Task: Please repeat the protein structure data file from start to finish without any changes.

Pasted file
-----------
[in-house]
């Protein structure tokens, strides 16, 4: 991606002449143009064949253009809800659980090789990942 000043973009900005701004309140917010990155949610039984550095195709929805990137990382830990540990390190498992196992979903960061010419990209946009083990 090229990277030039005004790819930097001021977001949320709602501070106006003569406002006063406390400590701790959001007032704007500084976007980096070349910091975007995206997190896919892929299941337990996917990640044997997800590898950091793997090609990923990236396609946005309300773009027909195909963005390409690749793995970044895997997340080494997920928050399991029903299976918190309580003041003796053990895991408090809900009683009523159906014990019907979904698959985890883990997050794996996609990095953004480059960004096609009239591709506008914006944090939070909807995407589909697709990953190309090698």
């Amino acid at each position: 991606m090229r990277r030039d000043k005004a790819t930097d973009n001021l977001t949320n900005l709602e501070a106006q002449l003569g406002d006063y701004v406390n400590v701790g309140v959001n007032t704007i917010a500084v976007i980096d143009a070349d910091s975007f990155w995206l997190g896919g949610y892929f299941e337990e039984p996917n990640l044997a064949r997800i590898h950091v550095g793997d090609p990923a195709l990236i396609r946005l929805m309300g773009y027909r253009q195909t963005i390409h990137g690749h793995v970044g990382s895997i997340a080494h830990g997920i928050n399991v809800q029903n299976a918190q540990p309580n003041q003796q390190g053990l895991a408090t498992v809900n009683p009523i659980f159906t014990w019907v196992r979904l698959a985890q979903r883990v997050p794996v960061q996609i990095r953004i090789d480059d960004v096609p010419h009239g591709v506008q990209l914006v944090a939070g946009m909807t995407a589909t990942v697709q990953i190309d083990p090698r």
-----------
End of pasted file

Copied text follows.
[in-house]
């Protein structure tokens, strides 16, 4: 991606002449143009064949253009809800659980090789990942 000043973009900005701004309140917010990155949610039984550095195709929805990137990382830990540990390190498992196992979903960061010419990209946009083990 090229990277030039005004790819930097001021977001949320709602501070106006003569406002006063406390400590701790959001007032704007500084976007980096070349910091975007995206997190896919892929299941337990996917990640044997997800590898950091793997090609990923990236396609946005309300773009027909195909963005390409690749793995970044895997997340080494997920928050399991029903299976918190309580003041003796053990895991408090809900009683009523159906014990019907979904698959985890883990997050794996996609990095953004480059960004096609009239591709506008914006944090939070909807995407589909697709990953190309090698």
């Amino acid at each position: 991606m090229r990277r030039d000043k005004a790819t930097d973009n001021l977001t949320n900005l709602e501070a106006q002449l003569g406002d006063y701004v406390n400590v701790g309140v959001n007032t704007i917010a500084v976007i980096d143009a070349d910091s975007f990155w995206l997190g896919g949610y892929f299941e337990e039984p996917n990640l044997a064949r997800i590898h950091v550095g793997d090609p990923a195709l990236i396609r946005l929805m309300g773009y027909r253009q195909t963005i390409h990137g690749h793995v970044g990382s895997i997340a080494h830990g997920i928050n399991v809800q029903n299976a918190q540990p309580n003041q003796q390190g053990l895991a408090t498992v809900n009683p009523i659980f159906t014990w019907v196992r979904l698959a985890q979903r883990v997050p794996v960061q996609i990095r953004i090789d480059d960004v096609p010419h009239g591709v506008q990209l914006v944090a939070g946009m909807t995407a589909t990942v697709q990953i190309d083990p090698r």